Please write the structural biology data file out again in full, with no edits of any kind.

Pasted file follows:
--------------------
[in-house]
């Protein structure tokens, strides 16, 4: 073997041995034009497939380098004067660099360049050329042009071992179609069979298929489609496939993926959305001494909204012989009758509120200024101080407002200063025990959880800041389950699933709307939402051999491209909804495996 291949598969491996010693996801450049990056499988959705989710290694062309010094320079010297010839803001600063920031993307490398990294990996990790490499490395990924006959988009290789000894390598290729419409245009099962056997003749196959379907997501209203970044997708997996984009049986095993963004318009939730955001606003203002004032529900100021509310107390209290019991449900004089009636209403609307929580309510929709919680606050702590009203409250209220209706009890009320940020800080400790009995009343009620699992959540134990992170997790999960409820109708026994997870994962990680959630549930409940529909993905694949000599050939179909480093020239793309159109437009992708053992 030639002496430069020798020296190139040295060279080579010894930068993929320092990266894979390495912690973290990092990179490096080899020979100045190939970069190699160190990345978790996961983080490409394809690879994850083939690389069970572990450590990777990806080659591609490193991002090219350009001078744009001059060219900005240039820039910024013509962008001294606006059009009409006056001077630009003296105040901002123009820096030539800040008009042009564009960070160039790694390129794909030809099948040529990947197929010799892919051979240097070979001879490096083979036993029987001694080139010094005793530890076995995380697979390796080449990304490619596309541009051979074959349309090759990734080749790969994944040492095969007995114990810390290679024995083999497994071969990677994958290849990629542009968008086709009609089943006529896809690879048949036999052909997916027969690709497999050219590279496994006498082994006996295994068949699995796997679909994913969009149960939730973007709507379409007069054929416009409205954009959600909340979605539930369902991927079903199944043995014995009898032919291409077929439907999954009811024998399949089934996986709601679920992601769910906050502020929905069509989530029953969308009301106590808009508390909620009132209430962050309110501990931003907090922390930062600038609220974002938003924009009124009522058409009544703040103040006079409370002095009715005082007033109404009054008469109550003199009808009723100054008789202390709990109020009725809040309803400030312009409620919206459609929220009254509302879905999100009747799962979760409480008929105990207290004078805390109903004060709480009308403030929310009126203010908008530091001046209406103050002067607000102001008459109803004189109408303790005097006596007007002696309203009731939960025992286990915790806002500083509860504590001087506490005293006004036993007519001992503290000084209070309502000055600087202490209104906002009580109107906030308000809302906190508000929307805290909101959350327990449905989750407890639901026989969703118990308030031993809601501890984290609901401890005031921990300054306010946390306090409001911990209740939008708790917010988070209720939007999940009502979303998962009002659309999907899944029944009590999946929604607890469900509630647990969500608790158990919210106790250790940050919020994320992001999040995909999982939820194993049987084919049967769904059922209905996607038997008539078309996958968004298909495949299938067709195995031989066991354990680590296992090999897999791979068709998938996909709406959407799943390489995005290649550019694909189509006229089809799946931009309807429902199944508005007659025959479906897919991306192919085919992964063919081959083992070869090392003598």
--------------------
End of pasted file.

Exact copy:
[in-house]
């Protein structure tokens, strides 16, 4: 073997041995034009497939380098004067660099360049050329042009071992179609069979298929489609496939993926959305001494909204012989009758509120200024101080407002200063025990959880800041389950699933709307939402051999491209909804495996 291949598969491996010693996801450049990056499988959705989710290694062309010094320079010297010839803001600063920031993307490398990294990996990790490499490395990924006959988009290789000894390598290729419409245009099962056997003749196959379907997501209203970044997708997996984009049986095993963004318009939730955001606003203002004032529900100021509310107390209290019991449900004089009636209403609307929580309510929709919680606050702590009203409250209220209706009890009320940020800080400790009995009343009620699992959540134990992170997790999960409820109708026994997870994962990680959630549930409940529909993905694949000599050939179909480093020239793309159109437009992708053992 030639002496430069020798020296190139040295060279080579010894930068993929320092990266894979390495912690973290990092990179490096080899020979100045190939970069190699160190990345978790996961983080490409394809690879994850083939690389069970572990450590990777990806080659591609490193991002090219350009001078744009001059060219900005240039820039910024013509962008001294606006059009009409006056001077630009003296105040901002123009820096030539800040008009042009564009960070160039790694390129794909030809099948040529990947197929010799892919051979240097070979001879490096083979036993029987001694080139010094005793530890076995995380697979390796080449990304490619596309541009051979074959349309090759990734080749790969994944040492095969007995114990810390290679024995083999497994071969990677994958290849990629542009968008086709009609089943006529896809690879048949036999052909997916027969690709497999050219590279496994006498082994006996295994068949699995796997679909994913969009149960939730973007709507379409007069054929416009409205954009959600909340979605539930369902991927079903199944043995014995009898032919291409077929439907999954009811024998399949089934996986709601679920992601769910906050502020929905069509989530029953969308009301106590808009508390909620009132209430962050309110501990931003907090922390930062600038609220974002938003924009009124009522058409009544703040103040006079409370002095009715005082007033109404009054008469109550003199009808009723100054008789202390709990109020009725809040309803400030312009409620919206459609929220009254509302879905999100009747799962979760409480008929105990207290004078805390109903004060709480009308403030929310009126203010908008530091001046209406103050002067607000102001008459109803004189109408303790005097006596007007002696309203009731939960025992286990915790806002500083509860504590001087506490005293006004036993007519001992503290000084209070309502000055600087202490209104906002009580109107906030308000809302906190508000929307805290909101959350327990449905989750407890639901026989969703118990308030031993809601501890984290609901401890005031921990300054306010946390306090409001911990209740939008708790917010988070209720939007999940009502979303998962009002659309999907899944029944009590999946929604607890469900509630647990969500608790158990919210106790250790940050919020994320992001999040995909999982939820194993049987084919049967769904059922209905996607038997008539078309996958968004298909495949299938067709195995031989066991354990680590296992090999897999791979068709998938996909709406959407799943390489995005290649550019694909189509006229089809799946931009309807429902199944508005007659025959479906897919991306192919085919992964063919081959083992070869090392003598």